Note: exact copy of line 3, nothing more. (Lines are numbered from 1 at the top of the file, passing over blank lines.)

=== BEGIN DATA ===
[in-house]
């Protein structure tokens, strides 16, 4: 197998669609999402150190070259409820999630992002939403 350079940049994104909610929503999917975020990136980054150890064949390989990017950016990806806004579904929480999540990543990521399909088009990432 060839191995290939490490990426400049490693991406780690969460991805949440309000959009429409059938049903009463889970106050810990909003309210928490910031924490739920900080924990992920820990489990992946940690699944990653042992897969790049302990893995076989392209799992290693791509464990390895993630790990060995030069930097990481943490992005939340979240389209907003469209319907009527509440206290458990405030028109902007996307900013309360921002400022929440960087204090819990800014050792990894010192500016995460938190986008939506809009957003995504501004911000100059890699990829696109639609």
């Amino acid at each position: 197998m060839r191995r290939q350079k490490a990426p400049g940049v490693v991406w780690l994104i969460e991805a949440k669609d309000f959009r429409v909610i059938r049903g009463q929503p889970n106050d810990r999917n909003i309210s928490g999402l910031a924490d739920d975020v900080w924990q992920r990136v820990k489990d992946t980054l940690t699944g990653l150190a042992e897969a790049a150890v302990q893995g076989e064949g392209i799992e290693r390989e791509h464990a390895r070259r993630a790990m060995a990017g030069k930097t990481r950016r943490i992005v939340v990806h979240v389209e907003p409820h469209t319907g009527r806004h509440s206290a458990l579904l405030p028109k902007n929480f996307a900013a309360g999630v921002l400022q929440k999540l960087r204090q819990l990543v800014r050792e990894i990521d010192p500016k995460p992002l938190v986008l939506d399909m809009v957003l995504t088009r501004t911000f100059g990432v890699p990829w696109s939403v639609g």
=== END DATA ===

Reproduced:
């Amino acid at each position: 197998m060839r191995r290939q350079k490490a990426p400049g940049v490693v991406w780690l994104i969460e991805a949440k669609d309000f959009r429409v909610i059938r049903g009463q929503p889970n106050d810990r999917n909003i309210s928490g999402l910031a924490d739920d975020v900080w924990q992920r990136v820990k489990d992946t980054l940690t699944g990653l150190a042992e897969a790049a150890v302990q893995g076989e064949g392209i799992e290693r390989e791509h464990a390895r070259r993630a790990m060995a990017g030069k930097t990481r950016r943490i992005v939340v990806h979240v389209e907003p409820h469209t319907g009527r806004h509440s206290a458990l579904l405030p028109k902007n929480f996307a900013a309360g999630v921002l400022q929440k999540l960087r204090q819990l990543v800014r050792e990894i990521d010192p500016k995460p992002l938190v986008l939506d399909m809009v957003l995504t088009r501004t911000f100059g990432v890699p990829w696109s939403v639609g």